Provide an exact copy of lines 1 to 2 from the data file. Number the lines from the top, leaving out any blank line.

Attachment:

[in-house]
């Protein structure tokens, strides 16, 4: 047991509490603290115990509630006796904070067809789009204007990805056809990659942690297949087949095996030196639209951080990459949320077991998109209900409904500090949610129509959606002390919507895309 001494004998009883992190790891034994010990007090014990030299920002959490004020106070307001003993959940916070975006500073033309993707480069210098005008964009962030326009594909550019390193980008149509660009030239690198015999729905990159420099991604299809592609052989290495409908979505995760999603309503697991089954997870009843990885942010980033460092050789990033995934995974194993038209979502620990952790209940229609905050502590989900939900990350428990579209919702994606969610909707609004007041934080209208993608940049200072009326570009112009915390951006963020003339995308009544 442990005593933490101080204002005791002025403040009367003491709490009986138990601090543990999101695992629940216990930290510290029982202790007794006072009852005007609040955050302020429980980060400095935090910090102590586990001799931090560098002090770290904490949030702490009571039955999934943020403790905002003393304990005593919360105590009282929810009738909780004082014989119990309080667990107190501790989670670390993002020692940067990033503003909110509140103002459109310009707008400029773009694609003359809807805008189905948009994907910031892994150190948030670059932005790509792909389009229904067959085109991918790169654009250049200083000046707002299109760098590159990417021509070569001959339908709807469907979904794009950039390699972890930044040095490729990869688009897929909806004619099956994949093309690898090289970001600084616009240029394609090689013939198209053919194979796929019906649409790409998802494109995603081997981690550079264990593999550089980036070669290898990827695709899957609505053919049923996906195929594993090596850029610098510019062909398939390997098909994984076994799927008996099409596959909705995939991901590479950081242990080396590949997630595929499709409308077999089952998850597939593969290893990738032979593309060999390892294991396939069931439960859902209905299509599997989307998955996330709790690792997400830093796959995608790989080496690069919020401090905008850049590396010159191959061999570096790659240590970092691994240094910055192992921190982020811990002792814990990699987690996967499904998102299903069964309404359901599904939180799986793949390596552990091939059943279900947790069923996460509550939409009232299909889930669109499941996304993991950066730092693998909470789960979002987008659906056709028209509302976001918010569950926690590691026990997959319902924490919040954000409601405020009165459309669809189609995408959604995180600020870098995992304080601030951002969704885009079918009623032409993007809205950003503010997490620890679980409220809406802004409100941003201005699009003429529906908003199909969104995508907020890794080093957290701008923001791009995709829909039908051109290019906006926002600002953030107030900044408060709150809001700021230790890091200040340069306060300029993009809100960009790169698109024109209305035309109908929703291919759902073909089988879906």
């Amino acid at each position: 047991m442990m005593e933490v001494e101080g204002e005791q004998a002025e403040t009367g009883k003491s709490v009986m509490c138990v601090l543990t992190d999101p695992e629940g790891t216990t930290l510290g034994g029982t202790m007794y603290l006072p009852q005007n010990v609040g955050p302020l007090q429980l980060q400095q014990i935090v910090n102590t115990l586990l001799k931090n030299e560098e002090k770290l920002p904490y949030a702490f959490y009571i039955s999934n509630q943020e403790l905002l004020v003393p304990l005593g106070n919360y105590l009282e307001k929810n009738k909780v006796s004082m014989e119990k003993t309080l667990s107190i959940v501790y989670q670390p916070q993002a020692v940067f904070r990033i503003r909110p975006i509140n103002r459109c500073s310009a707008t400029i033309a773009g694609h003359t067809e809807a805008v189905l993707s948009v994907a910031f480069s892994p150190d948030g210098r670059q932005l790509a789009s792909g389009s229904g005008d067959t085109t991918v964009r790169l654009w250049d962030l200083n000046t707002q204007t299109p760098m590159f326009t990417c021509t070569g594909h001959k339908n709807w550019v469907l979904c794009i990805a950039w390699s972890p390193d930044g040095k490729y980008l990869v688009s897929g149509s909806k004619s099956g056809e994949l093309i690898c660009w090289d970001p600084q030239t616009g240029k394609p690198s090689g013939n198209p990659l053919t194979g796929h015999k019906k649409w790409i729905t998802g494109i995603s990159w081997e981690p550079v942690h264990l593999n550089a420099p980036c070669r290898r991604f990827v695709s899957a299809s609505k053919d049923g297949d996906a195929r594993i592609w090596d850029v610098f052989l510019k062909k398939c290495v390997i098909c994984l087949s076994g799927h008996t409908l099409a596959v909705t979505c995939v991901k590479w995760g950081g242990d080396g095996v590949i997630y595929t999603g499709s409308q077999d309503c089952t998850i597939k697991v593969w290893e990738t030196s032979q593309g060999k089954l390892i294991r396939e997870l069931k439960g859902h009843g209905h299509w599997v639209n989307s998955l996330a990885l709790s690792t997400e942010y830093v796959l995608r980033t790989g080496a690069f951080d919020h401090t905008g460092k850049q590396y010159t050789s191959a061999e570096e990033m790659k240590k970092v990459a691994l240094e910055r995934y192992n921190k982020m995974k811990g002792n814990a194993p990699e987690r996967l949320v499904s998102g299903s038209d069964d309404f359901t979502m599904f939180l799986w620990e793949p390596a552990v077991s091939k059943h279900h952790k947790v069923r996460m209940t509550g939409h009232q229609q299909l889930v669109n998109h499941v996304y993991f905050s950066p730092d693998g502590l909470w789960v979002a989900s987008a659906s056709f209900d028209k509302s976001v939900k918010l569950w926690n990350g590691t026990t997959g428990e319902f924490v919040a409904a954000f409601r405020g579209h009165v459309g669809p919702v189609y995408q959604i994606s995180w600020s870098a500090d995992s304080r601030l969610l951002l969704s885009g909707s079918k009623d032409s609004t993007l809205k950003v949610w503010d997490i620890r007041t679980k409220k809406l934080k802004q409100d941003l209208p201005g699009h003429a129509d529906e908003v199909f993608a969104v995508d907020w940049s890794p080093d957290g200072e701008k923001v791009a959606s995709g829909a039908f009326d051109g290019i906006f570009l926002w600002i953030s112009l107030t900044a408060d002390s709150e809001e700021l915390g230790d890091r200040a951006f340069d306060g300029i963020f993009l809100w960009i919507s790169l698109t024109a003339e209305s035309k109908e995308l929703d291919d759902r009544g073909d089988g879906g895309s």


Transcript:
[in-house]
């Protein structure tokens, strides 16, 4: 047991509490603290115990509630006796904070067809789009204007990805056809990659942690297949087949095996030196639209951080990459949320077991998109209900409904500090949610129509959606002390919507895309 001494004998009883992190790891034994010990007090014990030299920002959490004020106070307001003993959940916070975006500073033309993707480069210098005008964009962030326009594909550019390193980008149509660009030239690198015999729905990159420099991604299809592609052989290495409908979505995760999603309503697991089954997870009843990885942010980033460092050789990033995934995974194993038209979502620990952790209940229609905050502590989900939900990350428990579209919702994606969610909707609004007041934080209208993608940049200072009326570009112009915390951006963020003339995308009544 442990005593933490101080204002005791002025403040009367003491709490009986138990601090543990999101695992629940216990930290510290029982202790007794006072009852005007609040955050302020429980980060400095935090910090102590586990001799931090560098002090770290904490949030702490009571039955999934943020403790905002003393304990005593919360105590009282929810009738909780004082014989119990309080667990107190501790989670670390993002020692940067990033503003909110509140103002459109310009707008400029773009694609003359809807805008189905948009994907910031892994150190948030670059932005790509792909389009229904067959085109991918790169654009250049200083000046707002299109760098590159990417021509070569001959339908709807469907979904794009950039390699972890930044040095490729990869688009897929909806004619099956994949093309690898090289970001600084616009240029394609090689013939198209053919194979796929019906649409790409998802494109995603081997981690550079264990593999550089980036070669290898990827695709899957609505053919049923996906195929594993090596850029610098510019062909398939390997098909994984076994799927008996099409596959909705995939991901590479950081242990080396590949997630595929499709409308077999089952998850597939593969290893990738032979593309060999390892294991396939069931439960859902209905299509599997989307998955996330709790690792997400830093796959995608790989080496690069919020401090905008850049590396010159191959061999570096790659240590970092691994240094910055192992921190982020811990002792814990990699987690996967499904998102299903069964309404359901599904939180799986793949390596552990091939059943279900947790069923996460509550939409009232299909889930669109499941996304993991950066730092693998909470789960979002987008659906056709028209509302976001918010569950926690590691026990997959319902924490919040954000409601405020009165459309669809189609995408959604995180600020870098995992304080601030951002969704885009079918009623032409993007809205950003503010997490620890679980409220809406802004409100941003201005699009003429529906908003199909969104995508907020890794080093957290701008923001791009995709829909039908051109290019906006926002600002953030107030900044408060709150809001700021230790890091200040340069306060300029993009809100960009790169698109024109209305035309109908929703291919759902073909089988879906």